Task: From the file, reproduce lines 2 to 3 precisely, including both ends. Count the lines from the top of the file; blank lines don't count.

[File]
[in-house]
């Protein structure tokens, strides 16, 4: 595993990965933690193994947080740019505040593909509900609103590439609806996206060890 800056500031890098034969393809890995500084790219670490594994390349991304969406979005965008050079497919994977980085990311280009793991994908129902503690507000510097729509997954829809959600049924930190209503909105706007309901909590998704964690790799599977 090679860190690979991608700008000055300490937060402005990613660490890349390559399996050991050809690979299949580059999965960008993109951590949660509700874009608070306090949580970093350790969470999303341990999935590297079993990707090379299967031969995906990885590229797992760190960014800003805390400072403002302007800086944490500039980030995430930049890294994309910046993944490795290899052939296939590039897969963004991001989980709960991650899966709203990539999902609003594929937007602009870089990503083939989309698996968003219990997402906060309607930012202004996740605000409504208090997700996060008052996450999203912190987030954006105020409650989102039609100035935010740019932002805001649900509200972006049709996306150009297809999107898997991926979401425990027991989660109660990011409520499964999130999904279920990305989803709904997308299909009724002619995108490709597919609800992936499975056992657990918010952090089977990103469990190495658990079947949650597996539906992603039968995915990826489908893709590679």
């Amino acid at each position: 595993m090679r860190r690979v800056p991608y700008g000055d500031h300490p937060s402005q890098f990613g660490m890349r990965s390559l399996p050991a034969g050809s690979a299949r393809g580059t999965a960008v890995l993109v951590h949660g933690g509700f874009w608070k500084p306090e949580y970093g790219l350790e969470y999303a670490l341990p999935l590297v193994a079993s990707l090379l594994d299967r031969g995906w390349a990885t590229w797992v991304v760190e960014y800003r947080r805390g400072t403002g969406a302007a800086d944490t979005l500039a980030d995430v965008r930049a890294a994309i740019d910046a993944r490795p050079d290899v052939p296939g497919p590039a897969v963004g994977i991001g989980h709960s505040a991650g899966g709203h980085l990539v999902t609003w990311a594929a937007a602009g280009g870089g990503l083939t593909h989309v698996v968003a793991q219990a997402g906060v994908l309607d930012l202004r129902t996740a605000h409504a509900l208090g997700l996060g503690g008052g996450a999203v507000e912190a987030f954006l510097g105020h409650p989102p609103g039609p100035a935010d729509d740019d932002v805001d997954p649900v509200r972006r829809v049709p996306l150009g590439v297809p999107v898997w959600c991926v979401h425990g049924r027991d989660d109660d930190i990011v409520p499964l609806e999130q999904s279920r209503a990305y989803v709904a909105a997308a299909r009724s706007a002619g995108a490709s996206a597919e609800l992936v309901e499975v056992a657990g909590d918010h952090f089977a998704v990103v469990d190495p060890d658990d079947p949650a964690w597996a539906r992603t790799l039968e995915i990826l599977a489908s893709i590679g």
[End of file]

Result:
């Protein structure tokens, strides 16, 4: 595993990965933690193994947080740019505040593909509900609103590439609806996206060890 800056500031890098034969393809890995500084790219670490594994390349991304969406979005965008050079497919994977980085990311280009793991994908129902503690507000510097729509997954829809959600049924930190209503909105706007309901909590998704964690790799599977 090679860190690979991608700008000055300490937060402005990613660490890349390559399996050991050809690979299949580059999965960008993109951590949660509700874009608070306090949580970093350790969470999303341990999935590297079993990707090379299967031969995906990885590229797992760190960014800003805390400072403002302007800086944490500039980030995430930049890294994309910046993944490795290899052939296939590039897969963004991001989980709960991650899966709203990539999902609003594929937007602009870089990503083939989309698996968003219990997402906060309607930012202004996740605000409504208090997700996060008052996450999203912190987030954006105020409650989102039609100035935010740019932002805001649900509200972006049709996306150009297809999107898997991926979401425990027991989660109660990011409520499964999130999904279920990305989803709904997308299909009724002619995108490709597919609800992936499975056992657990918010952090089977990103469990190495658990079947949650597996539906992603039968995915990826489908893709590679």
């Amino acid at each position: 595993m090679r860190r690979v800056p991608y700008g000055d500031h300490p937060s402005q890098f990613g660490m890349r990965s390559l399996p050991a034969g050809s690979a299949r393809g580059t999965a960008v890995l993109v951590h949660g933690g509700f874009w608070k500084p306090e949580y970093g790219l350790e969470y999303a670490l341990p999935l590297v193994a079993s990707l090379l594994d299967r031969g995906w390349a990885t590229w797992v991304v760190e960014y800003r947080r805390g400072t403002g969406a302007a800086d944490t979005l500039a980030d995430v965008r930049a890294a994309i740019d910046a993944r490795p050079d290899v052939p296939g497919p590039a897969v963004g994977i991001g989980h709960s505040a991650g899966g709203h980085l990539v999902t609003w990311a594929a937007a602009g280009g870089g990503l083939t593909h989309v698996v968003a793991q219990a997402g906060v994908l309607d930012l202004r129902t996740a605000h409504a509900l208090g997700l996060g503690g008052g996450a999203v507000e912190a987030f954006l510097g105020h409650p989102p609103g039609p100035a935010d729509d740019d932002v805001d997954p649900v509200r972006r829809v049709p996306l150009g590439v297809p999107v898997w959600c991926v979401h425990g049924r027991d989660d109660d930190i990011v409520p499964l609806e999130q999904s279920r209503a990305y989803v709904a909105a997308a299909r009724s706007a002619g995108a490709s996206a597919e609800l992936v309901e499975v056992a657990g909590d918010h952090f089977a998704v990103v469990d190495p060890d658990d079947p949650a964690w597996a539906r992603t790799l039968e995915i990826l599977a489908s893709i590679g």